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Bond Rally Could Offer Help for Buyers

Rising bond prices have pushed down treasury yields, which can ultimately drive down mortgage rates. But some investors say the relief could be short lived.

NEW YORK – Bond prices have risen in June, pushing down yields on the 10-year U.S. Treasury note by nearly a half percentage point since late May. On June 14, the yield fell to 4.212%, the largest two-week decline of 2024. The 10-year yield is influenced by investors' expectations for short-term interest rate moves by the U.S. Federal Reserve and is a benchmark for mortgage rates and other borrowing costs.

Recent economic data has suggested that inflation is declining closer to the Fed's 2% target, even as Fed officials have suggested that there will be just one interest rate cut this year, down from three cuts projected in March.

According to CME Group data, investors say there is a 70% probability that the Fed will cut rates at least twice this year, with the first cut likely in September. After mortgage rates declined along with 10-year yields at the end of last year, sales of existing homes climbed to an annual rate of 4.38 million in February, from 3.85 million in October, according to the National Association of Realtors®. When 30-year mortgage interest rates rose above 7%, sales declined again.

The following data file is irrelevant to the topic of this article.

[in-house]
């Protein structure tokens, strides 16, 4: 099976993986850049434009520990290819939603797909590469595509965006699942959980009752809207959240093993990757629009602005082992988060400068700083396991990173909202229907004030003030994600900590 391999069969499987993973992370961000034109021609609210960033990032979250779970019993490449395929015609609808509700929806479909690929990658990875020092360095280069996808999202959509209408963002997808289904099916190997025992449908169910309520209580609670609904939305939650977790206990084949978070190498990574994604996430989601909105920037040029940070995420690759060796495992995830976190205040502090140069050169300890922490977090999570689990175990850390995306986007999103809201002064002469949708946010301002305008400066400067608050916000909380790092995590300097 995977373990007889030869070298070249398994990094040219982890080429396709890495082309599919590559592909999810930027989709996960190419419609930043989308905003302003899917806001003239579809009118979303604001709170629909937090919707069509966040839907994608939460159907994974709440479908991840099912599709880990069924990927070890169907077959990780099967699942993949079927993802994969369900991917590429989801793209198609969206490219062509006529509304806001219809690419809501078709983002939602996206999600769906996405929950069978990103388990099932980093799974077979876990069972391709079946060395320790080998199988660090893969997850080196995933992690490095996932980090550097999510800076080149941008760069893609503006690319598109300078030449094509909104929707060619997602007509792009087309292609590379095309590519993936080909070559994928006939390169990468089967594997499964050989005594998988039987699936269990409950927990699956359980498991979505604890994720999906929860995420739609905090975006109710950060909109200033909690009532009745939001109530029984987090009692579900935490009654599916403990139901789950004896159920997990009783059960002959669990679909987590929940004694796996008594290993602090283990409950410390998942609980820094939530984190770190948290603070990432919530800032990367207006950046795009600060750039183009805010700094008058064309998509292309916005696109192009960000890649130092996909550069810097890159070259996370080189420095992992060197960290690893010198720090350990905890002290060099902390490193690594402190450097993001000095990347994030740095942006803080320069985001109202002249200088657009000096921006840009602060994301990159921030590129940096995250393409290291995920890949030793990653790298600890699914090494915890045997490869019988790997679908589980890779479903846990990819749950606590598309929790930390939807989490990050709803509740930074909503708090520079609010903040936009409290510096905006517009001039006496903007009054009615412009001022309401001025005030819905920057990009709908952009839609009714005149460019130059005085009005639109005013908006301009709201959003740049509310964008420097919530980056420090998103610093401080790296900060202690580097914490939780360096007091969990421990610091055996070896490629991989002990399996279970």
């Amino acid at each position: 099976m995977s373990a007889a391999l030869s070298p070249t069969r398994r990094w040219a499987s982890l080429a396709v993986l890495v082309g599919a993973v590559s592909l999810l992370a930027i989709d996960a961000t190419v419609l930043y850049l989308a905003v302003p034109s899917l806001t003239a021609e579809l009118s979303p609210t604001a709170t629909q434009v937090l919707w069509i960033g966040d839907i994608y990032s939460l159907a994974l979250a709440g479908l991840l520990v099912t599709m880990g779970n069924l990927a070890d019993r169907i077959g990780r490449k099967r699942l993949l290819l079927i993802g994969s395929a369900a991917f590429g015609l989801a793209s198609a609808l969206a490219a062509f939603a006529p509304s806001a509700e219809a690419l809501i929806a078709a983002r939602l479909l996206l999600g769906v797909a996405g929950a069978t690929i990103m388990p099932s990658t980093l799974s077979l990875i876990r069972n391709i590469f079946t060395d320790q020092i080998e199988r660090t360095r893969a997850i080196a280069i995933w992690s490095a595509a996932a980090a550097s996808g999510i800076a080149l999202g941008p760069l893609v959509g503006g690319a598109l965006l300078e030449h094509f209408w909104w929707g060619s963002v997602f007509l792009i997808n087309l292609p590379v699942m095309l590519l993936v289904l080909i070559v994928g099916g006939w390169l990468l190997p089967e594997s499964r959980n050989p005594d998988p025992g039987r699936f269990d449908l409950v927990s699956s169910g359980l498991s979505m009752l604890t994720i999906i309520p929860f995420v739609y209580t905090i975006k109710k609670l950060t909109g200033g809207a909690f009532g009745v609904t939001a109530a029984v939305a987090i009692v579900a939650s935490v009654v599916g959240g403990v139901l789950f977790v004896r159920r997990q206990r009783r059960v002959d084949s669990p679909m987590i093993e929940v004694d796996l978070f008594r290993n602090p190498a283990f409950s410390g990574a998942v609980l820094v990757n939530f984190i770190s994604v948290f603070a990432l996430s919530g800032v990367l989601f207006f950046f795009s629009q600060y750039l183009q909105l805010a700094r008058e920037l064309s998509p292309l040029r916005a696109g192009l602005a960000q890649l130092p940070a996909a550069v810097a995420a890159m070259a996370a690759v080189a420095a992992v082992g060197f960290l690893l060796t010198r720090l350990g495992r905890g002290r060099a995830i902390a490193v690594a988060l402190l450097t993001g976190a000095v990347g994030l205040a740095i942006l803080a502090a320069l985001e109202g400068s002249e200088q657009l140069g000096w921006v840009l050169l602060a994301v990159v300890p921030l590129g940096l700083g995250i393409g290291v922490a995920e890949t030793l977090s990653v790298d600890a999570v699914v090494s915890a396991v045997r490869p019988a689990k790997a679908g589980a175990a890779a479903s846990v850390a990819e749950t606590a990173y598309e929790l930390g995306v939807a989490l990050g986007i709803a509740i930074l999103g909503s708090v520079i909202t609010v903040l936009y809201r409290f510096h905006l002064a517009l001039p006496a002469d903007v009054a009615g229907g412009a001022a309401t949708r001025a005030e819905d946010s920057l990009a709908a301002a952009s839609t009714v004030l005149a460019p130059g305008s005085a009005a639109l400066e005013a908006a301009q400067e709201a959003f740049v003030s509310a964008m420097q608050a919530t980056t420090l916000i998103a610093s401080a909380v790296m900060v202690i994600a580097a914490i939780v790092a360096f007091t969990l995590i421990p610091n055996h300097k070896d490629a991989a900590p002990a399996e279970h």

Even modest fluctuations in Treasury yields can have a serious impact on the housing market, and some investors have cautioned that any relief for home buyers could be short-lived.

Source: Wall Street Journal (06/17/24) Goldfarb, Sam

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